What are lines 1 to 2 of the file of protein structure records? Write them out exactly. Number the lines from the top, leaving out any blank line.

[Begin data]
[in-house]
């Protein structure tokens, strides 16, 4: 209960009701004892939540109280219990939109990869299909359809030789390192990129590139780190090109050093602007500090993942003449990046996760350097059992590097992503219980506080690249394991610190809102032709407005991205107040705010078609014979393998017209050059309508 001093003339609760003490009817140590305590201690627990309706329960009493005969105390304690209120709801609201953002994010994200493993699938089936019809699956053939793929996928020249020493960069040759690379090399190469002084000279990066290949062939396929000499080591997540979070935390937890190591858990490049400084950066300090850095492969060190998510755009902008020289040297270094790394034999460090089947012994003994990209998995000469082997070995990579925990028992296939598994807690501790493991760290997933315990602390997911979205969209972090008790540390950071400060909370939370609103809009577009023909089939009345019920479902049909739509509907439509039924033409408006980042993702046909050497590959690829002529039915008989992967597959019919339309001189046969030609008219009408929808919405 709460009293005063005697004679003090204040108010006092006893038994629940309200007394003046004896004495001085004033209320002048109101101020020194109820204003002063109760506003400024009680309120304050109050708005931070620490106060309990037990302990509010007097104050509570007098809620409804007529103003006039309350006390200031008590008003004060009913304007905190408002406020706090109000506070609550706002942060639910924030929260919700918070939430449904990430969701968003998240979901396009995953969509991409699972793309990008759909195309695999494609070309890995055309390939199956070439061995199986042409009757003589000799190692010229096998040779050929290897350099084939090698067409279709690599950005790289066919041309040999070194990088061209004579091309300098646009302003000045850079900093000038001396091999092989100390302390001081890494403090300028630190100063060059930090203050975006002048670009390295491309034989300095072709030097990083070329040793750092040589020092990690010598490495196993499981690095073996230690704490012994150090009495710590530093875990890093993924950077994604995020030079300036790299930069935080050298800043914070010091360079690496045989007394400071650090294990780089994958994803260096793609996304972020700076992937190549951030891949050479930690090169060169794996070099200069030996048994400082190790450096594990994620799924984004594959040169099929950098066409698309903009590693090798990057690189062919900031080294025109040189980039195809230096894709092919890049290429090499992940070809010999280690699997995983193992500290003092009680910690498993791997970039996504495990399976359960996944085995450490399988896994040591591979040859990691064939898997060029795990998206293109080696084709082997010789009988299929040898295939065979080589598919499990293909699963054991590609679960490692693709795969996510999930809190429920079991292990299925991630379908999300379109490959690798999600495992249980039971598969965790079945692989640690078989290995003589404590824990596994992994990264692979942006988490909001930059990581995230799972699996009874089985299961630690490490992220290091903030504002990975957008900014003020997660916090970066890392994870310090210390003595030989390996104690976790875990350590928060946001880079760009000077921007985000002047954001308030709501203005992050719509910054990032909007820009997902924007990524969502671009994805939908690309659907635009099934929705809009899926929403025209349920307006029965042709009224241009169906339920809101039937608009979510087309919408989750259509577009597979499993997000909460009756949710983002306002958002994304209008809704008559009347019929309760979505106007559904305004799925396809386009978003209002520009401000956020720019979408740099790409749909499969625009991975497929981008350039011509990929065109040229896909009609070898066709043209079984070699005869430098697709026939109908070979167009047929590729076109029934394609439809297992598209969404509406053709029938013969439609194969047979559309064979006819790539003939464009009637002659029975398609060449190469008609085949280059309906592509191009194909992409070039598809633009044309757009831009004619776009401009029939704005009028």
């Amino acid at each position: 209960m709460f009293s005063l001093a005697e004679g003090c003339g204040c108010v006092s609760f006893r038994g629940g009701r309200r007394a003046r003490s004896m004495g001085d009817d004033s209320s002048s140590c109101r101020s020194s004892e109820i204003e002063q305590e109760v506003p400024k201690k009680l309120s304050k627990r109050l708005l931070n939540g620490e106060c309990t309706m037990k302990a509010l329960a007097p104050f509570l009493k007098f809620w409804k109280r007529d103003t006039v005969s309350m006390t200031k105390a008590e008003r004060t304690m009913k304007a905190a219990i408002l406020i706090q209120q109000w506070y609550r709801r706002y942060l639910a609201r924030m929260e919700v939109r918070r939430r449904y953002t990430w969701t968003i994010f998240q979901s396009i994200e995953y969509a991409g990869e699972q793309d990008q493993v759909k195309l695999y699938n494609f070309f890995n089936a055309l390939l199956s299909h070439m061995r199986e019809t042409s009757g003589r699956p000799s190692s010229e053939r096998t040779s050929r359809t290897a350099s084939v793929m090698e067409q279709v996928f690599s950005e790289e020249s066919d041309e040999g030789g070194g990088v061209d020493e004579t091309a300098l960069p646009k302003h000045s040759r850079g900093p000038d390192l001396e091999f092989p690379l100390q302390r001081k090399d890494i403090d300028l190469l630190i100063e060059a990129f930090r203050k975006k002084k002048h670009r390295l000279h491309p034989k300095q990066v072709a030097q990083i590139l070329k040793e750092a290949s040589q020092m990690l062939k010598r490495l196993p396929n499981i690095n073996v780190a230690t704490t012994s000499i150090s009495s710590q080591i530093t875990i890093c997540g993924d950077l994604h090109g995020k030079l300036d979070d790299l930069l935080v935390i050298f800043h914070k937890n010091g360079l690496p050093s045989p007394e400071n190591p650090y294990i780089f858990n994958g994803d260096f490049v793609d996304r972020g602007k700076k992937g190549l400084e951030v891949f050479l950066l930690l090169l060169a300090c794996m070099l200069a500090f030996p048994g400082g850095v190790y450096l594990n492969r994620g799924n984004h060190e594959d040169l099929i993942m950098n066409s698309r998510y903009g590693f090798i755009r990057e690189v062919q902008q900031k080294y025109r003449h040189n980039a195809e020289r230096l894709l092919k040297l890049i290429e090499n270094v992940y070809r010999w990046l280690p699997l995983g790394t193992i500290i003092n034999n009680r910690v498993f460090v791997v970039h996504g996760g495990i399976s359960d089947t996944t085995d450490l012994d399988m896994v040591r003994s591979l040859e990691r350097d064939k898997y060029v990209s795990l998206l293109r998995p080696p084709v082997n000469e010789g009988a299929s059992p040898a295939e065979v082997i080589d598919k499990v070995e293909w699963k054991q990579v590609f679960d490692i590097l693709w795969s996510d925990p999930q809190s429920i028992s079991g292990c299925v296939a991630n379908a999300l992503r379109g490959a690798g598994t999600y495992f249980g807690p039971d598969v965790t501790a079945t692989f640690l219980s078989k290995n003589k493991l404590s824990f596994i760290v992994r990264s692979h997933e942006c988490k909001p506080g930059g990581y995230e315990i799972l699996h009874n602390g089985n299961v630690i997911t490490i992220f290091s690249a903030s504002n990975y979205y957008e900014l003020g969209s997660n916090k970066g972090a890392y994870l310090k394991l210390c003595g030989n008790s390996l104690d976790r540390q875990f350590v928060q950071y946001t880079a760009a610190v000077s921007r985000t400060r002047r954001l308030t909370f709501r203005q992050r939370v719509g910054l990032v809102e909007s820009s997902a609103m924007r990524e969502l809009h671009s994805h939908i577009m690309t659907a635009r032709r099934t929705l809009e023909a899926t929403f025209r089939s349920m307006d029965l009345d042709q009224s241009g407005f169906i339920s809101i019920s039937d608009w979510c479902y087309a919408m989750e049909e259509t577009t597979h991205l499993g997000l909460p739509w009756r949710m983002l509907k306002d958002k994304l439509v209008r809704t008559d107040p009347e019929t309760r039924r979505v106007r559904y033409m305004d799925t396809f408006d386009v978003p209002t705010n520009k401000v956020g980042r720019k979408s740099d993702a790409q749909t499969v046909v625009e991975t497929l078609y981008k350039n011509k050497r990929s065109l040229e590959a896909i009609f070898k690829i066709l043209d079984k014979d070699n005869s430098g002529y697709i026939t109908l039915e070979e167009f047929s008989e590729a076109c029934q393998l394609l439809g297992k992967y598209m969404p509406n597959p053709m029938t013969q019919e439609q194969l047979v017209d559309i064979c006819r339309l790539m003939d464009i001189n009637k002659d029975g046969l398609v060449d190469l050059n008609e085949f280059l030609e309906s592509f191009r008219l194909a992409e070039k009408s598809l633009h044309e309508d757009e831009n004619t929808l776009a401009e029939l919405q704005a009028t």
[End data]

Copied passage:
[in-house]
């Protein structure tokens, strides 16, 4: 209960009701004892939540109280219990939109990869299909359809030789390192990129590139780190090109050093602007500090993942003449990046996760350097059992590097992503219980506080690249394991610190809102032709407005991205107040705010078609014979393998017209050059309508 001093003339609760003490009817140590305590201690627990309706329960009493005969105390304690209120709801609201953002994010994200493993699938089936019809699956053939793929996928020249020493960069040759690379090399190469002084000279990066290949062939396929000499080591997540979070935390937890190591858990490049400084950066300090850095492969060190998510755009902008020289040297270094790394034999460090089947012994003994990209998995000469082997070995990579925990028992296939598994807690501790493991760290997933315990602390997911979205969209972090008790540390950071400060909370939370609103809009577009023909089939009345019920479902049909739509509907439509039924033409408006980042993702046909050497590959690829002529039915008989992967597959019919339309001189046969030609008219009408929808919405 709460009293005063005697004679003090204040108010006092006893038994629940309200007394003046004896004495001085004033209320002048109101101020020194109820204003002063109760506003400024009680309120304050109050708005931070620490106060309990037990302990509010007097104050509570007098809620409804007529103003006039309350006390200031008590008003004060009913304007905190408002406020706090109000506070609550706002942060639910924030929260919700918070939430449904990430969701968003998240979901396009995953969509991409699972793309990008759909195309695999494609070309890995055309390939199956070439061995199986042409009757003589000799190692010229096998040779050929290897350099084939090698067409279709690599950005790289066919041309040999070194990088061209004579091309300098646009302003000045850079900093000038001396091999092989100390302390001081890494403090300028630190100063060059930090203050975006002048670009390295491309034989300095072709030097990083070329040793750092040589020092990690010598490495196993499981690095073996230690704490012994150090009495710590530093875990890093993924950077994604995020030079300036790299930069935080050298800043914070010091360079690496045989007394400071650090294990780089994958994803260096793609996304972020700076992937190549951030891949050479930690090169060169794996070099200069030996048994400082190790450096594990994620799924984004594959040169099929950098066409698309903009590693090798990057690189062919900031080294025109040189980039195809230096894709092919890049290429090499992940070809010999280690699997995983193992500290003092009680910690498993791997970039996504495990399976359960996944085995450490399988896994040591591979040859990691064939898997060029795990998206293109080696084709082997010789009988299929040898295939065979080589598919499990293909699963054991590609679960490692693709795969996510999930809190429920079991292990299925991630379908999300379109490959690798999600495992249980039971598969965790079945692989640690078989290995003589404590824990596994992994990264692979942006988490909001930059990581995230799972699996009874089985299961630690490490992220290091903030504002990975957008900014003020997660916090970066890392994870310090210390003595030989390996104690976790875990350590928060946001880079760009000077921007985000002047954001308030709501203005992050719509910054990032909007820009997902924007990524969502671009994805939908690309659907635009099934929705809009899926929403025209349920307006029965042709009224241009169906339920809101039937608009979510087309919408989750259509577009597979499993997000909460009756949710983002306002958002994304209008809704008559009347019929309760979505106007559904305004799925396809386009978003209002520009401000956020720019979408740099790409749909499969625009991975497929981008350039011509990929065109040229896909009609070898066709043209079984070699005869430098697709026939109908070979167009047929590729076109029934394609439809297992598209969404509406053709029938013969439609194969047979559309064979006819790539003939464009009637002659029975398609060449190469008609085949280059309906592509191009194909992409070039598809633009044309757009831009004619776009401009029939704005009028």